Pa. Supreme Court justice from Philly under scrutiny

     The Inquirer reports that the FBI is investigating Justice Seamus McCaffery over fees his wife received for referring cases to law firms while she was part of her husband's staff. (NewsWorks file art)

    The Inquirer reports that the FBI is investigating Justice Seamus McCaffery over fees his wife received for referring cases to law firms while she was part of her husband's staff. (NewsWorks file art)

    This isn’t what you’d call a banner year for judicial ethics in Pennsylvania.

    With the Pennsylvania Supreme Court already down a justice due to a corruption case and a stack of Traffic Court judges facing felony charges, we have a report that another justice of the state’s highest court is the subject of an FBI investigation.

    You may remember that Justice Seamus McCaffery of Philadelphia was cited in a November report as having met with a Traffic Court administrator the day his wife’s moving violation was dismissed.

    Now Craig McCoy of the Philadelphia Inquirer reports that the FBI is investigating McCaffery over another matter — fees his wife received for referring cases to law firms while she was collecting a public paycheck as part of her husband’s staff.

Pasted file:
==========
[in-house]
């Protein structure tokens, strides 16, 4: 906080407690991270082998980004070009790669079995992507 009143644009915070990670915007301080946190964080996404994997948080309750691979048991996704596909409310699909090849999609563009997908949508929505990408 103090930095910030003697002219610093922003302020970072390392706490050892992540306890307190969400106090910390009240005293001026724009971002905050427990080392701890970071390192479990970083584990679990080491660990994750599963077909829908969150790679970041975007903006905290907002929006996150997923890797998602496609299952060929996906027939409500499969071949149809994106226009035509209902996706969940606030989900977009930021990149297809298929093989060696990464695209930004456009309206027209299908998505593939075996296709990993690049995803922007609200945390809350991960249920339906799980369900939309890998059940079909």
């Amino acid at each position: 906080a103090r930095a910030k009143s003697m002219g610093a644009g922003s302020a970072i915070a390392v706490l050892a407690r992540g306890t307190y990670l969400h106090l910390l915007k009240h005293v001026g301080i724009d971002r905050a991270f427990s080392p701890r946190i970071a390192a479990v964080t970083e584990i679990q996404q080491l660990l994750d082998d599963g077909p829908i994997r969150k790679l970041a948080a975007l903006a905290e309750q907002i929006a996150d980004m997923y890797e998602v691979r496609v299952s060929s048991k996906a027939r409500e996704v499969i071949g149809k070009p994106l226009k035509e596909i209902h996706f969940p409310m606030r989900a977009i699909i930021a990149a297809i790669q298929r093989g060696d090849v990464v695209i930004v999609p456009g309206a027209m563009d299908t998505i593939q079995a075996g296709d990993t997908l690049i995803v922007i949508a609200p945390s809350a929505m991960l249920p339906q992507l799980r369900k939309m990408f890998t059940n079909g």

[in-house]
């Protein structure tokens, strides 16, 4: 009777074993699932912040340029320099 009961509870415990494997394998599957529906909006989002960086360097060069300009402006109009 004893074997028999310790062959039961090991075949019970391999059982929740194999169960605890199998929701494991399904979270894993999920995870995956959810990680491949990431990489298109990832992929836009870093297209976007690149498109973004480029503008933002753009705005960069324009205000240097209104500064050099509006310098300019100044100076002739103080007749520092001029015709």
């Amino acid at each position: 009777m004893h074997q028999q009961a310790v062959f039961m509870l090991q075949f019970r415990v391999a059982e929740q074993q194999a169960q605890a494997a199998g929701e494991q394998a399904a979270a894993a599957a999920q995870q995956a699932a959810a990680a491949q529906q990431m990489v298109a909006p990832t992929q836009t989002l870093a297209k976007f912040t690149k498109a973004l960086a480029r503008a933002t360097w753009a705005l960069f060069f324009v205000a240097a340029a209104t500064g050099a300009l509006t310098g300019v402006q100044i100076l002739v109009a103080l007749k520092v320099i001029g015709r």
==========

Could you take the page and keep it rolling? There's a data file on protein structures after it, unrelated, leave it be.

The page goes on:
Lynn Marks, director of Pennsylvanians for Modern Courts, said the revelation is troubling, “especially because the investigation comes so close on the heels of the conviction of another Supreme Court justice for campaign corruption, and the indictment of nine Traffic Court judges for ticket-fixing.”

    Justice Joan Orie Melvin resigned this spring following her conviction on charges that she used state workers for political campaigns.

    FBI investigations can take years, but quicker action could come from the state Judicial Conduct Board, which can investigate and seek sanctions that range up to removal from office.

    Zachary Stalberg, president of the watchdog group Committee of Seventy, said the board ought to pay attention to the case.

    “The big red flag, of course, is that the family of the justice is benefiting and therefore the justice is benefiting,” Stalberg said. “The conduct appears to be really worrisome, and the Judicial Conduct Board should be taking a hard look at this.”

    Federal authorities declined comment on the McCaffery probe. McCaffery didn’t respond to a request for comment. His attorney, Dion Rassias, has said the legal fees in question are legal and proper.

    In other judicial scandal news, the Pennsylvania Senate has passed the bill eliminating Philadelphia Traffic Court, which now goes to Gov. Tom Corbett. He’s expected to sign the measure, eliminating the Traffic Court bench and sending those cases to Philadelphia Municipal Court.

    The Inquirer also reports that the FBI is investigating Municipal Court, though the nature of that probe is not clear.                           

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